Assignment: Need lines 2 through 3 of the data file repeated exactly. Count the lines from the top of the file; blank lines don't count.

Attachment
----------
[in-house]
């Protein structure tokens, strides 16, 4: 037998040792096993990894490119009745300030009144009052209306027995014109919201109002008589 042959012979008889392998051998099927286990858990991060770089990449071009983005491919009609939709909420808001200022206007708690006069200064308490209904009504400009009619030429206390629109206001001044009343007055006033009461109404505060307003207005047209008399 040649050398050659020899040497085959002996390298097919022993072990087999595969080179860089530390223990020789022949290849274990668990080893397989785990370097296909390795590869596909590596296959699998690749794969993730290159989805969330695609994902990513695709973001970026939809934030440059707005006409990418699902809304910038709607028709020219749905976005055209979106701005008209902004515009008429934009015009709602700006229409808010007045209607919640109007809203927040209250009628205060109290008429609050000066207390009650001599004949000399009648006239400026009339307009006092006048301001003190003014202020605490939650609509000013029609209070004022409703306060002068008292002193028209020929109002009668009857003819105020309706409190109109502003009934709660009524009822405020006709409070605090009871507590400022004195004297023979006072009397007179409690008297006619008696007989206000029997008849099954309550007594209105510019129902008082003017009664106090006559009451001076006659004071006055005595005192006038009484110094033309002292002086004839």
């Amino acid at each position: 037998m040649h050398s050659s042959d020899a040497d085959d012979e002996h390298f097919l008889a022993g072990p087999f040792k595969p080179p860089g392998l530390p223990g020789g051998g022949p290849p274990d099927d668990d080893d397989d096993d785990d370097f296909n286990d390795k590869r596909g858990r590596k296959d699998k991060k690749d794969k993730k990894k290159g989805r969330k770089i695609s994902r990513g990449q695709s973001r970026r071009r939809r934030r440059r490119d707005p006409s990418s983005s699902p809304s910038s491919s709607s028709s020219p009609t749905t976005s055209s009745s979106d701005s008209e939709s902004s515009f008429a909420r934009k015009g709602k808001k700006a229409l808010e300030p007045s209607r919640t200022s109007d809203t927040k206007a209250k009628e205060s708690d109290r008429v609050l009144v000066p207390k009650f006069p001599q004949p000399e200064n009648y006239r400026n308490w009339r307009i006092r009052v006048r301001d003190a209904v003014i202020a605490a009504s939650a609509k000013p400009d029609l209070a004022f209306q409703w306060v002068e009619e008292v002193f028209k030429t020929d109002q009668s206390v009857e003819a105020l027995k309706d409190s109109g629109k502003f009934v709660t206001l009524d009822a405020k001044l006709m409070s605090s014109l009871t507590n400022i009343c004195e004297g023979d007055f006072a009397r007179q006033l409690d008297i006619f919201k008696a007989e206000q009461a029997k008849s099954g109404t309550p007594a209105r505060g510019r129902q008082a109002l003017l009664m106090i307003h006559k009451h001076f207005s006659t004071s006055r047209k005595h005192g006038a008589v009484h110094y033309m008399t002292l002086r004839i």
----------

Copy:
């Protein structure tokens, strides 16, 4: 037998040792096993990894490119009745300030009144009052209306027995014109919201109002008589 042959012979008889392998051998099927286990858990991060770089990449071009983005491919009609939709909420808001200022206007708690006069200064308490209904009504400009009619030429206390629109206001001044009343007055006033009461109404505060307003207005047209008399 040649050398050659020899040497085959002996390298097919022993072990087999595969080179860089530390223990020789022949290849274990668990080893397989785990370097296909390795590869596909590596296959699998690749794969993730290159989805969330695609994902990513695709973001970026939809934030440059707005006409990418699902809304910038709607028709020219749905976005055209979106701005008209902004515009008429934009015009709602700006229409808010007045209607919640109007809203927040209250009628205060109290008429609050000066207390009650001599004949000399009648006239400026009339307009006092006048301001003190003014202020605490939650609509000013029609209070004022409703306060002068008292002193028209020929109002009668009857003819105020309706409190109109502003009934709660009524009822405020006709409070605090009871507590400022004195004297023979006072009397007179409690008297006619008696007989206000029997008849099954309550007594209105510019129902008082003017009664106090006559009451001076006659004071006055005595005192006038009484110094033309002292002086004839």
């Amino acid at each position: 037998m040649h050398s050659s042959d020899a040497d085959d012979e002996h390298f097919l008889a022993g072990p087999f040792k595969p080179p860089g392998l530390p223990g020789g051998g022949p290849p274990d099927d668990d080893d397989d096993d785990d370097f296909n286990d390795k590869r596909g858990r590596k296959d699998k991060k690749d794969k993730k990894k290159g989805r969330k770089i695609s994902r990513g990449q695709s973001r970026r071009r939809r934030r440059r490119d707005p006409s990418s983005s699902p809304s910038s491919s709607s028709s020219p009609t749905t976005s055209s009745s979106d701005s008209e939709s902004s515009f008429a909420r934009k015009g709602k808001k700006a229409l808010e300030p007045s209607r919640t200022s109007d809203t927040k206007a209250k009628e205060s708690d109290r008429v609050l009144v000066p207390k009650f006069p001599q004949p000399e200064n009648y006239r400026n308490w009339r307009i006092r009052v006048r301001d003190a209904v003014i202020a605490a009504s939650a609509k000013p400009d029609l209070a004022f209306q409703w306060v002068e009619e008292v002193f028209k030429t020929d109002q009668s206390v009857e003819a105020l027995k309706d409190s109109g629109k502003f009934v709660t206001l009524d009822a405020k001044l006709m409070s605090s014109l009871t507590n400022i009343c004195e004297g023979d007055f006072a009397r007179q006033l409690d008297i006619f919201k008696a007989e206000q009461a029997k008849s099954g109404t309550p007594a209105r505060g510019r129902q008082a109002l003017l009664m106090i307003h006559k009451h001076f207005s006659t004071s006055r047209k005595h005192g006038a008589v009484h110094y033309m008399t002292l002086r004839i």